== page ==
Are you worried about brain tumours – when do I need an MRI scan ?

Are you worried about the possibility that you may have a brain tumour and considering an MRI scan? Brain tumours can occur at any age. They are most common in older adults but they kill more children and adults under 40 than any other type of cancer.

March is brain tumour awareness month in the UK. Whilst you may think that brain tumours are rare, 1 in 3 of us know someone who has been affected by this devastating disease. In this blog post, we will outline when you should consider having an MRI for diagnosing a potential brain tumour or to give you peace of mind.

Brain Tumours and the different types

Brain tumours are abnormal growths in the brain that can either be benign or malignant. These tumours can be found anywhere in the brain and may cause physical symptoms such as intense headaches, difficulty speaking, memory impairment, changes in behaviour or personality, seizures, vomiting and difficulty balancing. There are many different types of primary brain tumours that can further be categorized into three distinct groups: gliomas form from cells within the brain known as glial cells; meningiomas form from cells within the lining of membranes that cover the brain and spinal cord; and finally schwannomas are tumors arising from nerve sheath cells surrounding cranial nerves.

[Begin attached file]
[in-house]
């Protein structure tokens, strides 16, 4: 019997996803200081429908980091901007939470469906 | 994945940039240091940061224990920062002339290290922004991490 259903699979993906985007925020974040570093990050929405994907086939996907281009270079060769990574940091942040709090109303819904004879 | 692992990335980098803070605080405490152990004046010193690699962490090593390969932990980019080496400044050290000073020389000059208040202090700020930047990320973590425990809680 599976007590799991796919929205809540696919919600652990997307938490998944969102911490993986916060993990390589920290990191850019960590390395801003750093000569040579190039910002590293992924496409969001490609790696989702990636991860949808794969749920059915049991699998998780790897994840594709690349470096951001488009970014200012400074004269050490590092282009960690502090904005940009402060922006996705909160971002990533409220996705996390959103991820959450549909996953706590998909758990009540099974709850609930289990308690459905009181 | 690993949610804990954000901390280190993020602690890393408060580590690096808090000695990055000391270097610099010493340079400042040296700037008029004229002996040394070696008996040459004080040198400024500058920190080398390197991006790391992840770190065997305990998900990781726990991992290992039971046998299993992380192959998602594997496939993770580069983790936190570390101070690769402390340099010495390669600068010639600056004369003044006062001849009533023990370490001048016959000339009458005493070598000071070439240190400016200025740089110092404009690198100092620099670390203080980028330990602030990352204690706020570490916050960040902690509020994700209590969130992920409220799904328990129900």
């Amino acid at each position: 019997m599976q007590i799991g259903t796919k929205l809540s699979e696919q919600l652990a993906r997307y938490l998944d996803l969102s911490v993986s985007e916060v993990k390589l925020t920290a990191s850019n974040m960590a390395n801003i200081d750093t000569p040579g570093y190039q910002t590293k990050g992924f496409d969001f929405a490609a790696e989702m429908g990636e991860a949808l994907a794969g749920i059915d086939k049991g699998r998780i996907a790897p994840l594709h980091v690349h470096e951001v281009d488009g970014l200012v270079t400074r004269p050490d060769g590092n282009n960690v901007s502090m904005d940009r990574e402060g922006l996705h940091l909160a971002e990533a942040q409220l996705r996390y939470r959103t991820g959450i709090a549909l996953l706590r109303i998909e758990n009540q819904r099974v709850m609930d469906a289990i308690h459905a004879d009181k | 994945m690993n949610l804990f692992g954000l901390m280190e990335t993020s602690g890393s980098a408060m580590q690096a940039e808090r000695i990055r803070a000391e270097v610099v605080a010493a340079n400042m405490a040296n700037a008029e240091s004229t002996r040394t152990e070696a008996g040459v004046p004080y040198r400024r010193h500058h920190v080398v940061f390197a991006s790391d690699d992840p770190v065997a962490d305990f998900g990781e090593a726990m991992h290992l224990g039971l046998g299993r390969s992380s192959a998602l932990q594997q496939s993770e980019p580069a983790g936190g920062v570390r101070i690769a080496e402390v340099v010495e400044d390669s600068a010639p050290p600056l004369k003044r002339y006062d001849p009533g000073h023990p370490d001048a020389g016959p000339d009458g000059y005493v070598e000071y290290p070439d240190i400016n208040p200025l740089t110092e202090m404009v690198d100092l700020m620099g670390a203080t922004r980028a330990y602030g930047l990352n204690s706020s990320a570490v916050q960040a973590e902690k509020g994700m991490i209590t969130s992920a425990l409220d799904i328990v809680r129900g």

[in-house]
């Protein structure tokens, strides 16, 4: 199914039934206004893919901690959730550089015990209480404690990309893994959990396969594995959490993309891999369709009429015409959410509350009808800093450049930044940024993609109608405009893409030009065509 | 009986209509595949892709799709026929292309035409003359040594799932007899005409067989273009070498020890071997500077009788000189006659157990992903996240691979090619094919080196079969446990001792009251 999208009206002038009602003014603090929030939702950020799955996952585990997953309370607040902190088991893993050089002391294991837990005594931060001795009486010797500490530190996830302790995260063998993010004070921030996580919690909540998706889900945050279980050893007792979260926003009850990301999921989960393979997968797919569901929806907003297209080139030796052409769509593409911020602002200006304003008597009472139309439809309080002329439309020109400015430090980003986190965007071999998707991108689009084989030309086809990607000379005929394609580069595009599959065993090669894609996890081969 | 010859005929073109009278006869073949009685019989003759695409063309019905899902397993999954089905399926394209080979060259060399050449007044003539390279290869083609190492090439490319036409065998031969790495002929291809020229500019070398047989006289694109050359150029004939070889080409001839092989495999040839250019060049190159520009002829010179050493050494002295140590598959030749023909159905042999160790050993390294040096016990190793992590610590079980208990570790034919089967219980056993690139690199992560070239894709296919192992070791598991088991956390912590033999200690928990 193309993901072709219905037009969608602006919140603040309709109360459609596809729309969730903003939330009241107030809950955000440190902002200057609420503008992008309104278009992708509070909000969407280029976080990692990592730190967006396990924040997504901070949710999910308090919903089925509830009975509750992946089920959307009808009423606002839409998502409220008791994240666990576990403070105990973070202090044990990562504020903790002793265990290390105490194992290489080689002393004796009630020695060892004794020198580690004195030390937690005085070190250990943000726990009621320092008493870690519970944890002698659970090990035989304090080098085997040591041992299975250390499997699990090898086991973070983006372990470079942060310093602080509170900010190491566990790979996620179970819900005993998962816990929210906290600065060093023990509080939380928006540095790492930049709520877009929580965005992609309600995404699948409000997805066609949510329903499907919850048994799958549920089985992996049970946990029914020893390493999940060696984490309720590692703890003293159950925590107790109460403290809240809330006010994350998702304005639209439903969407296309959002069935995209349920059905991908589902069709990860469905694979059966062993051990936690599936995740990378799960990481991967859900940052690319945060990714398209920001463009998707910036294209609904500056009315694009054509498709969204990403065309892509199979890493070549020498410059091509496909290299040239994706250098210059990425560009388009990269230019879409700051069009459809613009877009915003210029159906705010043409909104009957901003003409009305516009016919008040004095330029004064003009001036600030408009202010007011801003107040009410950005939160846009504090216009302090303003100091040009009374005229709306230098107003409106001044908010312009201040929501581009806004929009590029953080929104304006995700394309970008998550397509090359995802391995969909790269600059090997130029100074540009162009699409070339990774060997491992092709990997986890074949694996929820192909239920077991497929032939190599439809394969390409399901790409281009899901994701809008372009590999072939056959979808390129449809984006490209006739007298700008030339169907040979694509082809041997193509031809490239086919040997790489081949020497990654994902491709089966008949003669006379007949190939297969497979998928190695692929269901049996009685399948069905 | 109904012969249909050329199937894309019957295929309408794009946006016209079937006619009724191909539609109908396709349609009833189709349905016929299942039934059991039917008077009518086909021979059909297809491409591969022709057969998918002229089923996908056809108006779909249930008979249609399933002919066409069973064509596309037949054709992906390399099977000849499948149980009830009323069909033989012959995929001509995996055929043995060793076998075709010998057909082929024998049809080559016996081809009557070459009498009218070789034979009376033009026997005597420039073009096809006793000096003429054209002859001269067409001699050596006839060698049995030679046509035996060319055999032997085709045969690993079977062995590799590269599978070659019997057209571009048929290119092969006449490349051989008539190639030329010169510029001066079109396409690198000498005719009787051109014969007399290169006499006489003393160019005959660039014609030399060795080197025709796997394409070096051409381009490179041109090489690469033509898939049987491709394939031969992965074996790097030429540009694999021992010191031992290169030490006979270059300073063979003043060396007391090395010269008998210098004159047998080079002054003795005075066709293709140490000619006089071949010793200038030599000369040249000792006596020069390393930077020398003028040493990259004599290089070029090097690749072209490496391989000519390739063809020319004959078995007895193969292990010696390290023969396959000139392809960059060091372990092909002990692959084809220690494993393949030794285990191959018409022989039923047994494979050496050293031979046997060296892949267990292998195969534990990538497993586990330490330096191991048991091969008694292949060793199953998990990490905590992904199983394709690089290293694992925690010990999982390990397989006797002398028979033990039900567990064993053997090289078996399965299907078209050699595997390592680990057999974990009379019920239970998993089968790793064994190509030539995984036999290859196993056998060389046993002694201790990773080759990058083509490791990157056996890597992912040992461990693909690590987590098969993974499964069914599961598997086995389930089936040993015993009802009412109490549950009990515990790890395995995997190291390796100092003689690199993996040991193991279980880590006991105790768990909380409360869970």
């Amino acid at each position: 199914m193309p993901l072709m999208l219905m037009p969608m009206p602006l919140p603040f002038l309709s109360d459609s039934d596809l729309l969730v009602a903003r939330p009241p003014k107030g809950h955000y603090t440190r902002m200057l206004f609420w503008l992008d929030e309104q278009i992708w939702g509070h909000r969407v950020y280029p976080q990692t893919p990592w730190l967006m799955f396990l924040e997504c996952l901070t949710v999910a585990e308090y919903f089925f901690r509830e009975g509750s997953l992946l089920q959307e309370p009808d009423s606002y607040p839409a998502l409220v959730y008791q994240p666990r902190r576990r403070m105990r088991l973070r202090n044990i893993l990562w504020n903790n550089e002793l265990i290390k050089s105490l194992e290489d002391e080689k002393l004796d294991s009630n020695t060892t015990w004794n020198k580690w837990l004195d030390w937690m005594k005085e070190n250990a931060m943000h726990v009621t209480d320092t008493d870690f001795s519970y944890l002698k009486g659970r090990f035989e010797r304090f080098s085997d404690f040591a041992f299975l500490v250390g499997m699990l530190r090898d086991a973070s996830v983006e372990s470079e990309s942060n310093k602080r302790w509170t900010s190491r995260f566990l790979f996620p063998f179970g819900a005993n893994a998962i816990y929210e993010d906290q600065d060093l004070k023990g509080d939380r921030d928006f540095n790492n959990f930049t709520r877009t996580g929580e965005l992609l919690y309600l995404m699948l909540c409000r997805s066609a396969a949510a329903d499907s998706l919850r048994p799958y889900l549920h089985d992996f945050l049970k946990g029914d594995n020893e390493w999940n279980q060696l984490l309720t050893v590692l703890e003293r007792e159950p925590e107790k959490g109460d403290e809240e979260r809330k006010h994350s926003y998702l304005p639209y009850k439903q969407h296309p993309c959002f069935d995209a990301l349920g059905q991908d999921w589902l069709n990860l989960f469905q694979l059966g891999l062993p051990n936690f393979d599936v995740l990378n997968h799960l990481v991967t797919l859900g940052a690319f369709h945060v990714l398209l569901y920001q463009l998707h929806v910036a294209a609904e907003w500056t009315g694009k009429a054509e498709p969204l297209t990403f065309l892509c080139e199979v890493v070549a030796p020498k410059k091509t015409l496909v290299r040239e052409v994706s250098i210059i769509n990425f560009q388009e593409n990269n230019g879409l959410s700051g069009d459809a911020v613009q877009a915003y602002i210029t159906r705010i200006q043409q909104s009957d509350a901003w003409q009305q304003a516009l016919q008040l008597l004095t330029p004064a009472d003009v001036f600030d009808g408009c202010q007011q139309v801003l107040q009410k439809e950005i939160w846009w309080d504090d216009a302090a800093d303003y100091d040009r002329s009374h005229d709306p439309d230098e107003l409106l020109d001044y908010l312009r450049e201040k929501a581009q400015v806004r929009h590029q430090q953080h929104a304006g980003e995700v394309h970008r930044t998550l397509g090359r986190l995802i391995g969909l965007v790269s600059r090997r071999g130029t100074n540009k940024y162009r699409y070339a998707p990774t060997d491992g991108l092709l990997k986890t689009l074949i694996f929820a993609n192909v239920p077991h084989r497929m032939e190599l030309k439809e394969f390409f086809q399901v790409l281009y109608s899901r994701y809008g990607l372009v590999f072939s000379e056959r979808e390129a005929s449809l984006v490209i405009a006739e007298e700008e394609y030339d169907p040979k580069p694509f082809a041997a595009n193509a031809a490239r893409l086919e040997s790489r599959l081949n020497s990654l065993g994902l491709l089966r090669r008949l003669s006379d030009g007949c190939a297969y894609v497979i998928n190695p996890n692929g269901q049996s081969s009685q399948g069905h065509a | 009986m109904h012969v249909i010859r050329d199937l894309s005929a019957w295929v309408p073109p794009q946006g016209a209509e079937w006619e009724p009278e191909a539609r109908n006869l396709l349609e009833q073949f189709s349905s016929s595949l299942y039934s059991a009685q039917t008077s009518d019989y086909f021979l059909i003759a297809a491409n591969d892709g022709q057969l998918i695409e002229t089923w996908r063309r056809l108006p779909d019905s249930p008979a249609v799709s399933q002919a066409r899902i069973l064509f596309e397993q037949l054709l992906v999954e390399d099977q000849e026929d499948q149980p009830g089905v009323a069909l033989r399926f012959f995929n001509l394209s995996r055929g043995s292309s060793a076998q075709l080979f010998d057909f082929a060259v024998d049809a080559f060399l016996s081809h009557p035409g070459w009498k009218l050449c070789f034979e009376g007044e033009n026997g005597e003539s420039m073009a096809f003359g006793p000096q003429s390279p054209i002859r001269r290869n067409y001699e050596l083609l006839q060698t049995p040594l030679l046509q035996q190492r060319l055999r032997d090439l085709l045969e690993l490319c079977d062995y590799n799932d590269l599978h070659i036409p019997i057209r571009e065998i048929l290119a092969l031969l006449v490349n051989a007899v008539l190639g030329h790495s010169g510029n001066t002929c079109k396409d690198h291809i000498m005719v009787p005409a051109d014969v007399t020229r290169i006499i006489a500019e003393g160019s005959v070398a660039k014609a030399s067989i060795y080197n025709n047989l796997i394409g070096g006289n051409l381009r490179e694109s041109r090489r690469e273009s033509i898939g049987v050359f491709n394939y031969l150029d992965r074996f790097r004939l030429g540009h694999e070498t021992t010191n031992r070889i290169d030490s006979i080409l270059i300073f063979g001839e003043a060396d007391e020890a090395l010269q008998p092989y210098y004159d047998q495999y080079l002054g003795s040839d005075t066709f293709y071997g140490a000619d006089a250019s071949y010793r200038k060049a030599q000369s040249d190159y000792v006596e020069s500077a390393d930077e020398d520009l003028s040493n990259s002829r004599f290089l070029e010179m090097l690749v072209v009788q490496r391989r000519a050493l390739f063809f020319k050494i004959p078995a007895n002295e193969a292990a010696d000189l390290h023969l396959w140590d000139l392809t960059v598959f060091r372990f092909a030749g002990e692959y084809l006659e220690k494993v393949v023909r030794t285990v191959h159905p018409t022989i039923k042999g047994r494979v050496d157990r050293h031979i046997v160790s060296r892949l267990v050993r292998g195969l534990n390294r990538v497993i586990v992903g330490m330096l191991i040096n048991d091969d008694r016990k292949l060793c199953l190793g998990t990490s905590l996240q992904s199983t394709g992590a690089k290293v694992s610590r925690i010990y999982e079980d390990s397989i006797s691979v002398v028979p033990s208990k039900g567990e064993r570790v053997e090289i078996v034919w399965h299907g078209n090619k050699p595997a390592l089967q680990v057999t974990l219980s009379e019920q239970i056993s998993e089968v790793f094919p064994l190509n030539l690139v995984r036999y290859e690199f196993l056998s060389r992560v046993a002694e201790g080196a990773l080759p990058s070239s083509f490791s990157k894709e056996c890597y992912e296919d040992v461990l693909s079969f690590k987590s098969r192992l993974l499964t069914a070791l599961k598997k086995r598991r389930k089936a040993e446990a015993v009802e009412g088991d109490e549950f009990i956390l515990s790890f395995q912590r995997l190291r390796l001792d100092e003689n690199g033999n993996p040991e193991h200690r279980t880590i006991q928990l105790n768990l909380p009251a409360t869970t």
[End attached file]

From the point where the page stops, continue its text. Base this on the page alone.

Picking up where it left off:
Brain tumours are divided into four classifications – grades 1 and 2 are low-grade, grades 3 and 4 are classed as high-grade. High-grade or malignant brain tumours are aggressive and can spread quickly in the brain, and are usually a serious threat to life. Low-grade or benign brain tumours are slower-growing and not usually immediately life threatening, but can still have a potentially dangerous impact on a person’s well-being.

Secondary tumours occur after cancer has spread to the brain from other parts of the body (called metastases) and although not necessarily characterized by their location, could affect any region of the brain.

Symptoms of a brain tumour

Brain tumours can cause a wide array of symptoms, some of which can be mild and others severe.

Headache is a common symptom and there are many reasons for having a headache. Features that may be indicative of a brain tumour is a headache that is…